This is because a swimmer’s foot is accustomed to working in a certain position. Swimming requires the Plantar Fascia to be shortened, while running requires lengthening of the Plantar Fascia, plus a repetitive impact that the foot is not used to.

Switching from a very low impact activity or sport to high impact activity without the proper conditioning will inevitably result in negative side-effects. When the heel strikes the ground, an unconditioned Plantar Fascia suffers inflammation and micro-tears that must heal with rest coupled with proper nutrition to support the building of stronger connective tissue.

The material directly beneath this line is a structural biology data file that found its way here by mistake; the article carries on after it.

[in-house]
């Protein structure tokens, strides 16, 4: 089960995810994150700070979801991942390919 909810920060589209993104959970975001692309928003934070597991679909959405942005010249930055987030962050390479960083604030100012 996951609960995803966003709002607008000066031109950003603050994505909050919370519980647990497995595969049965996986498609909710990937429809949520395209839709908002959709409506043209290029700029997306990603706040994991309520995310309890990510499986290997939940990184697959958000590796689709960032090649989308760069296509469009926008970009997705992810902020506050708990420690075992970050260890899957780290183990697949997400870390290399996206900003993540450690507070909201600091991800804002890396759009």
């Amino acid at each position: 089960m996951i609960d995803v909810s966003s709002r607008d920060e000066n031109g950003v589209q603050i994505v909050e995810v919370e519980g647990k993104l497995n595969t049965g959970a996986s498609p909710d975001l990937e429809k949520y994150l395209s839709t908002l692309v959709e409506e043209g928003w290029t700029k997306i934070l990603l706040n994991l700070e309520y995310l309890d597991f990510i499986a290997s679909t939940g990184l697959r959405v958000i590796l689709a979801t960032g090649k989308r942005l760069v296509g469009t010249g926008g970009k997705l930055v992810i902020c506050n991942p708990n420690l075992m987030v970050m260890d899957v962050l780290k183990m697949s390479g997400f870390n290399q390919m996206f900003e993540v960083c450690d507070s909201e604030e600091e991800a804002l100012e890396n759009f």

Bone Spurs

A case that is frequently associated, and sometimes confused with Plantar Fasciitis is called a “heel spur”. Heel spurs are a calcium buildup that grow into a smooth, pointed formation on the underside of the Calcaneus (heel bone). They form when the body detects an injury (like Plantar Faciitis) and, in attempt to repair itself by growing extra bone. The spurs range in size and can cause growing discomfort with every step as your body weight presses the bone spur into the soft tissue under your foot. Heel spurs are often caused by Plantar Fasciitis and common among athletes whose activities include a lot of running and jumping. About 70% of people who complain about an inflamed Plantar Fascia also suffer from heel spurs.

How can I correct plantar fasciitis?

RICE. Rest, ice, compress, and elevate! This will help remove pressure from the injured area by reducing inflammation and preventing further strain due to activity.

The following can also help with healing your Plantar Fasciitis:

  • Night splints
  • Friction massage